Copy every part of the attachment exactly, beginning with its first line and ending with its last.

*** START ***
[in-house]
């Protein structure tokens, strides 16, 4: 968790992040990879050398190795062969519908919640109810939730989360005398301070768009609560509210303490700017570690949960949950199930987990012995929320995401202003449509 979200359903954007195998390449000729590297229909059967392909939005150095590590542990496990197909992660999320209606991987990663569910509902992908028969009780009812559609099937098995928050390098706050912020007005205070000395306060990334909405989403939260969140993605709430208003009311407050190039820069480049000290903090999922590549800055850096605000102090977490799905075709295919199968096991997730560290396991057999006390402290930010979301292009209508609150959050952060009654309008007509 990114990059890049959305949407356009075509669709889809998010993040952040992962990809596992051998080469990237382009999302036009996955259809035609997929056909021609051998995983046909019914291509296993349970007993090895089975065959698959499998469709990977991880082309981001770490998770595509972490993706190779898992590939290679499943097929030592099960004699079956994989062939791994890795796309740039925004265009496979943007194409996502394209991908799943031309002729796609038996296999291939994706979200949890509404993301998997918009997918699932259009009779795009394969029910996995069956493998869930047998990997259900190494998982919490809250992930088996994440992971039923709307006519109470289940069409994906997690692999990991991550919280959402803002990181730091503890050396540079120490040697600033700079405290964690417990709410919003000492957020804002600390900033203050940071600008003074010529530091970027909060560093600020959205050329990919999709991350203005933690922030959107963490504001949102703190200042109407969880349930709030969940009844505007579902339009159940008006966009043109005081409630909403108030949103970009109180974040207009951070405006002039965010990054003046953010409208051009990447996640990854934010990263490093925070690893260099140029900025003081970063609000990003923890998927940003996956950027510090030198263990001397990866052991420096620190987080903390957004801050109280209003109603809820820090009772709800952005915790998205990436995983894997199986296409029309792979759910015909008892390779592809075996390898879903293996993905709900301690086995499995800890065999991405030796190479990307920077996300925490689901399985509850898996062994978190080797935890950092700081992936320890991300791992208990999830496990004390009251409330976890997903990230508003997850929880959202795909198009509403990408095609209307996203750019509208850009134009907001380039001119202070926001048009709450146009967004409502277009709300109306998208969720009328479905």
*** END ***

[in-house]
């Protein structure tokens, strides 16, 4: 968790992040990879050398190795062969519908919640109810939730989360005398301070768009609560509210303490700017570690949960949950199930987990012995929320995401202003449509 979200359903954007195998390449000729590297229909059967392909939005150095590590542990496990197909992660999320209606991987990663569910509902992908028969009780009812559609099937098995928050390098706050912020007005205070000395306060990334909405989403939260969140993605709430208003009311407050190039820069480049000290903090999922590549800055850096605000102090977490799905075709295919199968096991997730560290396991057999006390402290930010979301292009209508609150959050952060009654309008007509 990114990059890049959305949407356009075509669709889809998010993040952040992962990809596992051998080469990237382009999302036009996955259809035609997929056909021609051998995983046909019914291509296993349970007993090895089975065959698959499998469709990977991880082309981001770490998770595509972490993706190779898992590939290679499943097929030592099960004699079956994989062939791994890795796309740039925004265009496979943007194409996502394209991908799943031309002729796609038996296999291939994706979200949890509404993301998997918009997918699932259009009779795009394969029910996995069956493998869930047998990997259900190494998982919490809250992930088996994440992971039923709307006519109470289940069409994906997690692999990991991550919280959402803002990181730091503890050396540079120490040697600033700079405290964690417990709410919003000492957020804002600390900033203050940071600008003074010529530091970027909060560093600020959205050329990919999709991350203005933690922030959107963490504001949102703190200042109407969880349930709030969940009844505007579902339009159940008006966009043109005081409630909403108030949103970009109180974040207009951070405006002039965010990054003046953010409208051009990447996640990854934010990263490093925070690893260099140029900025003081970063609000990003923890998927940003996956950027510090030198263990001397990866052991420096620190987080903390957004801050109280209003109603809820820090009772709800952005915790998205990436995983894997199986296409029309792979759910015909008892390779592809075996390898879903293996993905709900301690086995499995800890065999991405030796190479990307920077996300925490689901399985509850898996062994978190080797935890950092700081992936320890991300791992208990999830496990004390009251409330976890997903990230508003997850929880959202795909198009509403990408095609209307996203750019509208850009134009907001380039001119202070926001048009709450146009967004409502277009709300109306998208969720009328479905």